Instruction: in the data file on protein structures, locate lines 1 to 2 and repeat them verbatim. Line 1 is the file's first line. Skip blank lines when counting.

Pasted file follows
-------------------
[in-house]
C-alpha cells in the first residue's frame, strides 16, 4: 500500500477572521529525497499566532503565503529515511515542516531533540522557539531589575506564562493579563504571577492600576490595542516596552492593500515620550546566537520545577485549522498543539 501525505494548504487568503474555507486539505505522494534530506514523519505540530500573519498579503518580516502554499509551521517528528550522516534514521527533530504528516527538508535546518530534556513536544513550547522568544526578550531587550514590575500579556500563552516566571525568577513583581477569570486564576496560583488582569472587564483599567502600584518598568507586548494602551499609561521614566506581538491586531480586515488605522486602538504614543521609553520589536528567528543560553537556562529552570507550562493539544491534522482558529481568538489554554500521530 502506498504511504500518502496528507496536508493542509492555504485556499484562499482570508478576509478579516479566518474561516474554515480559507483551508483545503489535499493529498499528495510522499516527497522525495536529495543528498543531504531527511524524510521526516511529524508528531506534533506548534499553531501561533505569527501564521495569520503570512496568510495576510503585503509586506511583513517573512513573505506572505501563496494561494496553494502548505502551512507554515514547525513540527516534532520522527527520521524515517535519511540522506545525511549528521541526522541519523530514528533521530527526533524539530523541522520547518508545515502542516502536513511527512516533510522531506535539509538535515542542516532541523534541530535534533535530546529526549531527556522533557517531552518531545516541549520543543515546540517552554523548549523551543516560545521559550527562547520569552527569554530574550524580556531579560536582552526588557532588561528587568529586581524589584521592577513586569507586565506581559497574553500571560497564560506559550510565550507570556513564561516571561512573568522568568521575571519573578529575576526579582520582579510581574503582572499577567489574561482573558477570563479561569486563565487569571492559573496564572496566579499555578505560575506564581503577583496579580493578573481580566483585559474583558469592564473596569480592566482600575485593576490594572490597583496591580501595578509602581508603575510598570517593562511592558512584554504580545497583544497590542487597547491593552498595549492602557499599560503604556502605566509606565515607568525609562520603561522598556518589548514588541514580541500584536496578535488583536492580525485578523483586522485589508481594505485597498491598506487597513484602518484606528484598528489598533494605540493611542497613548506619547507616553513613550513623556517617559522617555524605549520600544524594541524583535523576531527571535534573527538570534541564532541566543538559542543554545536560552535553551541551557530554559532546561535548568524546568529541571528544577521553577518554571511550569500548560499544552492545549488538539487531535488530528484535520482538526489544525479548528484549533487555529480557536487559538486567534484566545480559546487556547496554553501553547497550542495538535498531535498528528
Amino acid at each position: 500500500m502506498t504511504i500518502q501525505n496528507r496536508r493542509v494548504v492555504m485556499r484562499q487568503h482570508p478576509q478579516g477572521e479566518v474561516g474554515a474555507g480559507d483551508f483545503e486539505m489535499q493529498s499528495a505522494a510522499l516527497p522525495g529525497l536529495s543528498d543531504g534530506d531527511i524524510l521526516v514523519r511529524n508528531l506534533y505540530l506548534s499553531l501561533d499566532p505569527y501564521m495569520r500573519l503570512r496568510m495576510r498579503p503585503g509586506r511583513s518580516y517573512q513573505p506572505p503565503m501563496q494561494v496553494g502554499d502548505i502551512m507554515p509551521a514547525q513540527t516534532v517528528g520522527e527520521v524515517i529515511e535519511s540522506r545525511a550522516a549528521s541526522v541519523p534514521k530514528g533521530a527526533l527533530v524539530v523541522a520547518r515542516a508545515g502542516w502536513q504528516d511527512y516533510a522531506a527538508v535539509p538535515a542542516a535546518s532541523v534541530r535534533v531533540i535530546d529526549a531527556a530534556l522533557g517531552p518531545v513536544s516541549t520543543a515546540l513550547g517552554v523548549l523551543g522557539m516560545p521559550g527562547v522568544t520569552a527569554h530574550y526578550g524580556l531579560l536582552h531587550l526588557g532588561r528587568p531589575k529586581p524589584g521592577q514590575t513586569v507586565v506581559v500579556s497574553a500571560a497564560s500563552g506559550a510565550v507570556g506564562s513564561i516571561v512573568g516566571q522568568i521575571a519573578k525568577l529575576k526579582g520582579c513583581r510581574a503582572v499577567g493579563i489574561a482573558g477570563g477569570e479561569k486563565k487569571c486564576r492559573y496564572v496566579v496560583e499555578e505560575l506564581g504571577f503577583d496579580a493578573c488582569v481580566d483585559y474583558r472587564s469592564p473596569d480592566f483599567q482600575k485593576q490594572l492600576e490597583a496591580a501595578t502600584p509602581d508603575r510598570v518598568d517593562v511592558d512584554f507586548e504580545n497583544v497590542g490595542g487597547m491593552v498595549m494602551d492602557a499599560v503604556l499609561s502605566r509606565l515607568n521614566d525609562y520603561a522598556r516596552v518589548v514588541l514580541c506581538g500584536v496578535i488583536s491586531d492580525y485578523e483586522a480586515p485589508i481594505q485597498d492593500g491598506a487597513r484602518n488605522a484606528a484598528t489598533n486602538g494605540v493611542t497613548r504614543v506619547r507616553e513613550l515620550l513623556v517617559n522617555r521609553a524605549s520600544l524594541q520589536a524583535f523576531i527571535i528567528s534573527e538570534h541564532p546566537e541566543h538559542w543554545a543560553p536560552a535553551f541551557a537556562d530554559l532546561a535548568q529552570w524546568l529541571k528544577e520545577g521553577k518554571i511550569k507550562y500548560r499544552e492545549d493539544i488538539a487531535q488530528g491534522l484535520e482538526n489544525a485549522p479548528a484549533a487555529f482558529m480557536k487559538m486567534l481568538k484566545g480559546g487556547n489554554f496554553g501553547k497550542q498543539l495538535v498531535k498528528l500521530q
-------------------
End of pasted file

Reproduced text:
[in-house]
C-alpha cells in the first residue's frame, strides 16, 4: 500500500477572521529525497499566532503565503529515511515542516531533540522557539531589575506564562493579563504571577492600576490595542516596552492593500515620550546566537520545577485549522498543539 501525505494548504487568503474555507486539505505522494534530506514523519505540530500573519498579503518580516502554499509551521517528528550522516534514521527533530504528516527538508535546518530534556513536544513550547522568544526578550531587550514590575500579556500563552516566571525568577513583581477569570486564576496560583488582569472587564483599567502600584518598568507586548494602551499609561521614566506581538491586531480586515488605522486602538504614543521609553520589536528567528543560553537556562529552570507550562493539544491534522482558529481568538489554554500521530 502506498504511504500518502496528507496536508493542509492555504485556499484562499482570508478576509478579516479566518474561516474554515480559507483551508483545503489535499493529498499528495510522499516527497522525495536529495543528498543531504531527511524524510521526516511529524508528531506534533506548534499553531501561533505569527501564521495569520503570512496568510495576510503585503509586506511583513517573512513573505506572505501563496494561494496553494502548505502551512507554515514547525513540527516534532520522527527520521524515517535519511540522506545525511549528521541526522541519523530514528533521530527526533524539530523541522520547518508545515502542516502536513511527512516533510522531506535539509538535515542542516532541523534541530535534533535530546529526549531527556522533557517531552518531545516541549520543543515546540517552554523548549523551543516560545521559550527562547520569552527569554530574550524580556531579560536582552526588557532588561528587568529586581524589584521592577513586569507586565506581559497574553500571560497564560506559550510565550507570556513564561516571561512573568522568568521575571519573578529575576526579582520582579510581574503582572499577567489574561482573558477570563479561569486563565487569571492559573496564572496566579499555578505560575506564581503577583496579580493578573481580566483585559474583558469592564473596569480592566482600575485593576490594572490597583496591580501595578509602581508603575510598570517593562511592558512584554504580545497583544497590542487597547491593552498595549492602557499599560503604556502605566509606565515607568525609562520603561522598556518589548514588541514580541500584536496578535488583536492580525485578523483586522485589508481594505485597498491598506487597513484602518484606528484598528489598533494605540493611542497613548506619547507616553513613550513623556517617559522617555524605549520600544524594541524583535523576531527571535534573527538570534541564532541566543538559542543554545536560552535553551541551557530554559532546561535548568524546568529541571528544577521553577518554571511550569500548560499544552492545549488538539487531535488530528484535520482538526489544525479548528484549533487555529480557536487559538486567534484566545480559546487556547496554553501553547497550542495538535498531535498528528